The Stoic Benefits of Minimalism
We should always be asking ourselves: “Is this something that is, or is not, in my control?”– Epictetus, Enchiridion
Minimalism is a journey. Filled with different stages along the way. The light bulb phase, where the realization that less is more works. The purging phase, where we let go of what we don’t need. The reflective stage, on how we got into this consumerist mess and can avoid going back. And as I have come to learn, the Stoic phase. If only because it is natural that some emotional connections get suppressed as you move along your minimalist journey. Because on this journey we take the steps to:
- Reduce emotional attachment to material things and let them go.
- Prioritize our time and energy by focusing on the essentials.
- Avoid unhealthy attachments to toxic people, unhealthy habits, and joyless items.
As you progress along all three transformations, you start to see things with a new lens. A more measured and nuanced perspective gets applied to the inputs that life can throw at you. You begin to replace dramatic and critical responses with clear and objective feedback. Doing so, allows us to incorporate wholistic and informed opinions in our thinking especially in a time where we hash out disagreements over social media and in the comment sections. This is a kind of slow approach that takes into consideration the past, present and future; along with all of the affected parts of a system.
It coincides that Stoicism is a great practice for developing such skills and Minimalism is a jump start towards being a Stoic. Minimalism removes distractions and focuses us on what matters. Especially, in how we manage our emotions towards people and things. Emotions on their own can be neither useful or useless, but they can be informative. Stoicism and Minimalism as a practice can help us move past the immediate reactions from a feeling and look at the deeper lesson within them. They act like car brakes, stopping us before we let our highs get too high or are lows too low.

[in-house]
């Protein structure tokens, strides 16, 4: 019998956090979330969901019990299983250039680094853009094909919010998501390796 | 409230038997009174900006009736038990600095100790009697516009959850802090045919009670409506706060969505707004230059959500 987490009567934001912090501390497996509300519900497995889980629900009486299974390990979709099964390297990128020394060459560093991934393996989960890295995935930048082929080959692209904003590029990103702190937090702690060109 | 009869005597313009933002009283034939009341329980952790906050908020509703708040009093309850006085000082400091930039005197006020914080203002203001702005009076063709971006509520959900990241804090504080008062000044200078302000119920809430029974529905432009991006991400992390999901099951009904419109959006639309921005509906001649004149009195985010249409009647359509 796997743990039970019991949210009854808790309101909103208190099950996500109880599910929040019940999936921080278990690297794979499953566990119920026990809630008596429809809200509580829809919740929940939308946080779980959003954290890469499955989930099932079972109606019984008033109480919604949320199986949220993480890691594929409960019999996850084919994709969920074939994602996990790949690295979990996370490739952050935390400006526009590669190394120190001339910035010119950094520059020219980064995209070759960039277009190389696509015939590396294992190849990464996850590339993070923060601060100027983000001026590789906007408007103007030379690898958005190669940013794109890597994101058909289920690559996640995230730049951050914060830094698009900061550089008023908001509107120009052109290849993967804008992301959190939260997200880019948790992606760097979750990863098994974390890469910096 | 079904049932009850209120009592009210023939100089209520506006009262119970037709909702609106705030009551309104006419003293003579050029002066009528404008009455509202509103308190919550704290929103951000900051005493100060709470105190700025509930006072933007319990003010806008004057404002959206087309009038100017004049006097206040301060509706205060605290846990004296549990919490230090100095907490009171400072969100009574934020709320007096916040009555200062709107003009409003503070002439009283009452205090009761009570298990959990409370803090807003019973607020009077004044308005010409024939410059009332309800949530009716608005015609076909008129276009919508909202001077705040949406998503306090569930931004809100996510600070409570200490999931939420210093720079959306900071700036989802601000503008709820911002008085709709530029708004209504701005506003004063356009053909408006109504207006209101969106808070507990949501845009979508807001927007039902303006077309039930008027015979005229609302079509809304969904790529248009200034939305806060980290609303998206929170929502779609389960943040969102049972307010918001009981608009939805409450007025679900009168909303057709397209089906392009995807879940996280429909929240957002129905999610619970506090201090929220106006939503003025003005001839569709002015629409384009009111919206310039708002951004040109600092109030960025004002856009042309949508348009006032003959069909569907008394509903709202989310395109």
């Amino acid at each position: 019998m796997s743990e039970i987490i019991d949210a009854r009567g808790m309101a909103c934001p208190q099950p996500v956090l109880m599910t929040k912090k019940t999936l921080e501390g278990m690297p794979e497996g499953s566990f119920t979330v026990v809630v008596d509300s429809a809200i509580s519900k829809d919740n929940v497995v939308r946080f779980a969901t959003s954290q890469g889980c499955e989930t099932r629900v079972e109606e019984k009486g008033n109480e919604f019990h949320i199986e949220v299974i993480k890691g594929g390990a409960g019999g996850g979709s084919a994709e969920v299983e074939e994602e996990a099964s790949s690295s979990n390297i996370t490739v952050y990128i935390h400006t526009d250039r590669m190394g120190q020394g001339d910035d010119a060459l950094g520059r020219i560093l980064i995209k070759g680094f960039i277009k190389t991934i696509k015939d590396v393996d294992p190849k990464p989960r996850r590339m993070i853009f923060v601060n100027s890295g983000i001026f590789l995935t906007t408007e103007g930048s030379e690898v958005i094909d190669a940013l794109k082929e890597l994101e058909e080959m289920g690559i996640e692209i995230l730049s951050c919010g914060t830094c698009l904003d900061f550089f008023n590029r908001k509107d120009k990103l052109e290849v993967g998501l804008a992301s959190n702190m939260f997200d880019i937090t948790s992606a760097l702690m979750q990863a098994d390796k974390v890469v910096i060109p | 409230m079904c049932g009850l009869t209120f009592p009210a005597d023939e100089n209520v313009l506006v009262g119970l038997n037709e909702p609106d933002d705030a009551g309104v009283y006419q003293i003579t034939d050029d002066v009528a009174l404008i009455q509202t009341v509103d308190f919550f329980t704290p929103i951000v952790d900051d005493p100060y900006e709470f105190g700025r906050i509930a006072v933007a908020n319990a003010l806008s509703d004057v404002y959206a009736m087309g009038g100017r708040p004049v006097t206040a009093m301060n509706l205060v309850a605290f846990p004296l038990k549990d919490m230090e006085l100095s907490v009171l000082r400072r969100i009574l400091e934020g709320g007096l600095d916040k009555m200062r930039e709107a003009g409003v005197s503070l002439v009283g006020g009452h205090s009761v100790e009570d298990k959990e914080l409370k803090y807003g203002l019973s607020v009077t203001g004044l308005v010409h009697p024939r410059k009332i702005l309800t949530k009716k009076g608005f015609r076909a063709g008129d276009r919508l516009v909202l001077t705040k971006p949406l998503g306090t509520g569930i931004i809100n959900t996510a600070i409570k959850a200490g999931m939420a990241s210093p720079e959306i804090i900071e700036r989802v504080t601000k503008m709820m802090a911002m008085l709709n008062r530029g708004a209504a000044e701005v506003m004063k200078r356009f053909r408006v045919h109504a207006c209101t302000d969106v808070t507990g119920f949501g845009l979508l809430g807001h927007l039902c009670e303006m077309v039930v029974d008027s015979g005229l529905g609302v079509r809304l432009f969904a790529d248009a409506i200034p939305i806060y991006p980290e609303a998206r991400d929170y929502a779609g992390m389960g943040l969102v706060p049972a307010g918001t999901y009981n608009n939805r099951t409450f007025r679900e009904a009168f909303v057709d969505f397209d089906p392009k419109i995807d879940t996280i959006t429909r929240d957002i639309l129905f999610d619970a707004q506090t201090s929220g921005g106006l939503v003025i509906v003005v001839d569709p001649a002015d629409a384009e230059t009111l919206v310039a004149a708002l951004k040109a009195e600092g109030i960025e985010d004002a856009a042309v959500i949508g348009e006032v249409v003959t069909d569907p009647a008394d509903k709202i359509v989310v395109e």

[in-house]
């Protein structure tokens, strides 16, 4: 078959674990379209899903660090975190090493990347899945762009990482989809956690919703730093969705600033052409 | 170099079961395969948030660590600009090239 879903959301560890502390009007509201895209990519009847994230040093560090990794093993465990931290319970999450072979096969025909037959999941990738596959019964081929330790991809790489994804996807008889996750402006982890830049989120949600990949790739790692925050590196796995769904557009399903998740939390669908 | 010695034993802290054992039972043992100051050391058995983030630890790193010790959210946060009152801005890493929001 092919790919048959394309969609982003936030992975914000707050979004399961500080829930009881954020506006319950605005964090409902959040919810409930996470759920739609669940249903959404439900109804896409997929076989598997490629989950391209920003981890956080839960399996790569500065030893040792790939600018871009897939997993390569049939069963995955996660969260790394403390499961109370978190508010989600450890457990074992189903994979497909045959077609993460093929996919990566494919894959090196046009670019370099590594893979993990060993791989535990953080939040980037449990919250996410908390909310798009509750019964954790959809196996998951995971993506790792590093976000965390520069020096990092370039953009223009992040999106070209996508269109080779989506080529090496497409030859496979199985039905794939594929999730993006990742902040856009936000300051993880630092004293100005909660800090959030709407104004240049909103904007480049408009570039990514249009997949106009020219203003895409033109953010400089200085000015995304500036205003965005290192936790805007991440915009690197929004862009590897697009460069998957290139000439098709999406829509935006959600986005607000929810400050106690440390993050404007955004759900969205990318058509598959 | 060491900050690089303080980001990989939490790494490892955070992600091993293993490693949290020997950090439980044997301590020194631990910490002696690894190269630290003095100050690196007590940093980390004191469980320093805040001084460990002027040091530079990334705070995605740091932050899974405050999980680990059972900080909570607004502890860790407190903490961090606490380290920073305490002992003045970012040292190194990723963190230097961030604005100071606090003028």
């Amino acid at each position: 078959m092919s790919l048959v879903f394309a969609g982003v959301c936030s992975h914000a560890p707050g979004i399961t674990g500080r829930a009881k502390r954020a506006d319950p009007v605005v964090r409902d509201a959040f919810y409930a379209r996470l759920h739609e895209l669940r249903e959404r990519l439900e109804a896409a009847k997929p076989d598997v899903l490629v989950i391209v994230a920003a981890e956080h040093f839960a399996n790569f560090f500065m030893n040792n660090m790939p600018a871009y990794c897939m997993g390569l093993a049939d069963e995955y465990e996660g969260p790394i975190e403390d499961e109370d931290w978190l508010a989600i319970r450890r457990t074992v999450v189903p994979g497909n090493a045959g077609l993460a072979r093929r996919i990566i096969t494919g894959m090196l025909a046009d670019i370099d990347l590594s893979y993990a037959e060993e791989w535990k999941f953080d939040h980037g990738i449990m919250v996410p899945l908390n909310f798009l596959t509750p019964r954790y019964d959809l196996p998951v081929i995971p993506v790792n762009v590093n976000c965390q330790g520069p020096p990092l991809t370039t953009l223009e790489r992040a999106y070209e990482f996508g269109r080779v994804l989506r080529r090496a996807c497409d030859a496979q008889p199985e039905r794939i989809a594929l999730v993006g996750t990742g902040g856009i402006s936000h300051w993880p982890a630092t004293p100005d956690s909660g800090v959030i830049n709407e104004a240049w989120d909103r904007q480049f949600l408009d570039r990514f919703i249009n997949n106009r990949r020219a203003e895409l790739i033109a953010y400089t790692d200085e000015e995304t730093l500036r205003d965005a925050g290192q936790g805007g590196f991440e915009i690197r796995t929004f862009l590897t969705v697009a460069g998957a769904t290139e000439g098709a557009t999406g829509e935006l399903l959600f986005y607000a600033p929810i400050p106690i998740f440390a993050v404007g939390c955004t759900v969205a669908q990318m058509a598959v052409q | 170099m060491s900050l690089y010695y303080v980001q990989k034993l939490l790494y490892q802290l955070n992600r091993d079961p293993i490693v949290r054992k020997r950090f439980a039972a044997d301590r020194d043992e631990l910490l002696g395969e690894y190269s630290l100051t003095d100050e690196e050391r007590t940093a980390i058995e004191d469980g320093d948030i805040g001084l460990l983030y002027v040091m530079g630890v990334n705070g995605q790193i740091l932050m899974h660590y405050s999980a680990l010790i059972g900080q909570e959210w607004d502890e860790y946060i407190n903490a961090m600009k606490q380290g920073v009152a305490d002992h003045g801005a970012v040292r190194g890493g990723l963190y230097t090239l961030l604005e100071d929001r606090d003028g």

Stoicism has many merits. I learned of the Stoics in my Philosophy and History classes in college. Minimalism reconnected me to it, and helped to focus mental cycles and emotional output into productive expressions. Anyone can start to adopt Stoic principles with this same base of understanding. Such as detaching from negative and destructive emotions. Passions that put us in reactive positions and clouds our judgement. Stoicism helps us place rational and logical thinking ahead of emotional decision making.
This approach is especially useful if you are pursuing the type of complex ideation that results in game changing ideas. But like all ideologies, Stoicism can also become its own rabbit hole of thinking. A gravitational effect that can pull you into a well of detachment where you may even feel joy but not show it. So, you have to embrace it with careful balance.
The Stoic transition is in a way, the fourth step in the Minimalist journey I listed at the beginning. You start to define what is important to you after subtracting and optimizing. The people, places, and activities that are meaningful. Interests that deserve your prioritization and energy. In time you experience things from a sort of 3rd party observer perspective. Experiencing but not emoting at every opportunity. A crystal clear and balanced engagement with the facts of whatever is in front of you.
If you are the type of person that wants to be proactive and dive deep into productive pursuits; you can not get there by wasting valuable emotional energy reacting to every single stimulus. We can all leverage a more stoic engagement with life. Listening and taking in information before reacting. Try instead to Be Present. To experience the feelings, and let your impartial & calm self, process and respond.